In the eighth part in an Egyptian Streets article series under the name of East-West Chitchat that aims to spark increased dialogue between Americans and Egyptians, Abdelrahman Amr and Michael Matthiesen explore Egypt’s role in establishing, the Continental Free Trade Area (CFTA).
Despite being an African, all my life I never identified as one. Growing up as an Egyptian and up until now, if asked about my ethnicity or race my mind automatically suggests Middle Eastern or Arab. This is the popular mindset Egyptians follow, in spite of having a leading role in the continent.
In fact, Egypt’s flag carrier airline, EgyptAir, was recently mocked for a digital advertisement promoting flights from ‘Cairo to Africa’ overlooking Egypt’s location on the map. At the same time, there is a valuable opportunity to change the relation between North Africans, in general, and the rest of the continent, given that Egyptian President Abdel-Fattah El-Sisi was installed African Union chairman following the 32nd AU summit.
Egyptians might be dealing differently with countries in the continent in the future if this turned out to be one of Sisi’s goals For now, we can’t be sure what will El-Sisi try to prove as chairman, but from his words, in the meeting, we can tell a little about what he will be focusing on until 2020 when his term ends.
To begin with, Egypt is expected to implement El-Sisi’s post-conflict recovery strategies, which the president highlights constantly in his talks about his government’s progress. Strategies claimed to be an inevitable way to deal with the consequences of the January 25th revolution and the rise of radical Islamic terrorism.
In view of the theme for the summit this year “Refugees, Returnees and Internally Displaced Persons”, Egypt could be also reflecting its policies handling the Syrian refugees’ crisis. But if El-Sisi is aiming to successfully lead the continent and show that his country is not only associated with the Arab world, he shouldn’t just concentrate on fighting terrorism and peacekeeping but work on a real game changer, like the reformation of Africa’s economic conditions. This could be seen as strong efforts towards the AU’s “Agenda 2063” programme.
To do so, Egypt would be hoping to get the support of at least 22 AU members to establish an African free trade zone, the Continental Free Trade Area (CFTA). In order to ease up free movement of business persons and investments, thus expanding intra African trade. The CFTA is not a new idea but can be seen as an extension of efforts done by former chairman and President of Rwanda, Paul Kagame, who worked on financial and administrative reforms during his term.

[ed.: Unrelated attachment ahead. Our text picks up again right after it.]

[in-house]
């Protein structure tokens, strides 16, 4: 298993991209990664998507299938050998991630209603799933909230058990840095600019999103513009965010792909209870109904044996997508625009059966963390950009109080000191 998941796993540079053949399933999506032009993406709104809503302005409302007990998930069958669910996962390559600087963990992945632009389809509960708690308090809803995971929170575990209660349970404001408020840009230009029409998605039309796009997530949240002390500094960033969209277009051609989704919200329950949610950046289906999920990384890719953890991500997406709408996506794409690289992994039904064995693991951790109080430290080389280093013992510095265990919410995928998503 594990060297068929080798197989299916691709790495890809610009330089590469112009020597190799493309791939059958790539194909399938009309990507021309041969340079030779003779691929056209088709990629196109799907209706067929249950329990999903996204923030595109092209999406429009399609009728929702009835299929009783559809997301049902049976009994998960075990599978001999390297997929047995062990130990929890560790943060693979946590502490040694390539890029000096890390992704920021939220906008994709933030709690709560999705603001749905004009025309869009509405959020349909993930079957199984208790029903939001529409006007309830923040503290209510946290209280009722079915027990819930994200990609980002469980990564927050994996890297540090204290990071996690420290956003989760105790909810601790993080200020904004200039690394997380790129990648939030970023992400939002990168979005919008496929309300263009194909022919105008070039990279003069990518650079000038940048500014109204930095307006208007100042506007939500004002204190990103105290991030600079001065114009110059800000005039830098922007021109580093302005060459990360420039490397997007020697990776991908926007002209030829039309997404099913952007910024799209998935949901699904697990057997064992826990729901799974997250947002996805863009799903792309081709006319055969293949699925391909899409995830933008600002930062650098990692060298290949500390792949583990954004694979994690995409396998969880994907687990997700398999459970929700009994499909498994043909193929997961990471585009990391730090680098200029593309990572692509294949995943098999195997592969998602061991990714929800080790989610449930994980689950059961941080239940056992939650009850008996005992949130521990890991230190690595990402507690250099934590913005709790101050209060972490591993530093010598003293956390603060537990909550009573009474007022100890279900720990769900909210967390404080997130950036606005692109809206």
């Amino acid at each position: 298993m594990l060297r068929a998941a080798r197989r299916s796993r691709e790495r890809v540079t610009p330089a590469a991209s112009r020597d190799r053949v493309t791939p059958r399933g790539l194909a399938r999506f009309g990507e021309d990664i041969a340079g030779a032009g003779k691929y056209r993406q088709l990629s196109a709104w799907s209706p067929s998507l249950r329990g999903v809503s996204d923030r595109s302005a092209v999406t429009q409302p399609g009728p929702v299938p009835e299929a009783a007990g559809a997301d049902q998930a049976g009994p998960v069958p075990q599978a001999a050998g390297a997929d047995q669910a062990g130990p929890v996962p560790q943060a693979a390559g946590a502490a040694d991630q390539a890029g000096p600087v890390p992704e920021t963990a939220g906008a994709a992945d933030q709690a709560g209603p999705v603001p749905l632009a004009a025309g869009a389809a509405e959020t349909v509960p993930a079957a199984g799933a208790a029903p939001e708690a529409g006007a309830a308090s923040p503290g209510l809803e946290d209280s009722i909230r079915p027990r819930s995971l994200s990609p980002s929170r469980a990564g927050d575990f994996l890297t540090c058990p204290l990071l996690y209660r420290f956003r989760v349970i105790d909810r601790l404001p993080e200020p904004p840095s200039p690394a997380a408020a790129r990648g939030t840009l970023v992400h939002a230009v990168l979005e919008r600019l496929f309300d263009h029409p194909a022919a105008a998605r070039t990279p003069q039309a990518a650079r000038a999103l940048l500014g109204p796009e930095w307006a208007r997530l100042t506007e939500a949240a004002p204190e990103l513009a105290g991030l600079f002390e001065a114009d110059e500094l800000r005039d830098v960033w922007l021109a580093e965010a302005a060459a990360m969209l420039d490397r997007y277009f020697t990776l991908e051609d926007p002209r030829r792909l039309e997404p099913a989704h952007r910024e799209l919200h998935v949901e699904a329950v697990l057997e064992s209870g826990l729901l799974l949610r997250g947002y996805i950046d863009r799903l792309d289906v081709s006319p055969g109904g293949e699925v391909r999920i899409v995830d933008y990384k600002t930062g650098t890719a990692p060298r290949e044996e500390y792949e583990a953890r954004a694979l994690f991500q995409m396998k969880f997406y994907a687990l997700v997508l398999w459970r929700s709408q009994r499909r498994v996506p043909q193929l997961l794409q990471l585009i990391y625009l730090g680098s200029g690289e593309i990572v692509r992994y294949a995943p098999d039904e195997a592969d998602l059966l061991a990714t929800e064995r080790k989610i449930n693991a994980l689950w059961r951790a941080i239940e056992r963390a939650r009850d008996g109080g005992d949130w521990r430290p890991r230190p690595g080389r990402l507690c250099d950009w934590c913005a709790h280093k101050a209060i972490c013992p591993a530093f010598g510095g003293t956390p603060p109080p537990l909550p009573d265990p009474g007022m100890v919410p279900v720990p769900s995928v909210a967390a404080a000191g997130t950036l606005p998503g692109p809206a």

However, the CFTA received ratifications from 18 members only despite being agreed by 44 in March 2018. Primarily concerned, some African analysts recalled Egypt’s suspension by the AU in 2013 following the removal of former President Mohamed Morsi by El-Sisi fearing that this could hinder progress if it was not an outdated issue in the eyes of both Egypt and African big players. Second, the question remains regarding the limits of the AU chairman’s powers. Kagame struggled with AU members after expressing his views about the Democratic Republic of Congo’s presidential elections results.
In fact, a number of the members seemed uninterested in providing the chairman with more powers, like rejecting a proposal to give the head of the AU Commission the power to name deputies and commissioners. After he was installed chairman, El-Sisi spoke about Egypt’s next steps regarding African-related issues at the Arab and African Youth Platform.
The President could be seen as over-ambitious during his talk since he spoke about his intention to involve Arab countries in these issues. He talked about raising a few points in the next Arab African summit in Riyadh., one of which would be establishing an Arab African market that would act as an extension to the CFTA.
By taking this role, El-Sisi is surely opening a can of worms that will add more problems to existing ones that he has to deal with like political and economic difficulties in Egypt.
Before starting with African infrastructure projects, the base of his work should be the AU’s foundation, as without a proper framework his term might be easily crippled, similar to what happened to Kagame. The continent can definitely benefit from a common trade zone, but to reach such an agreement that unites Africa, vital foundational work needs to be done first.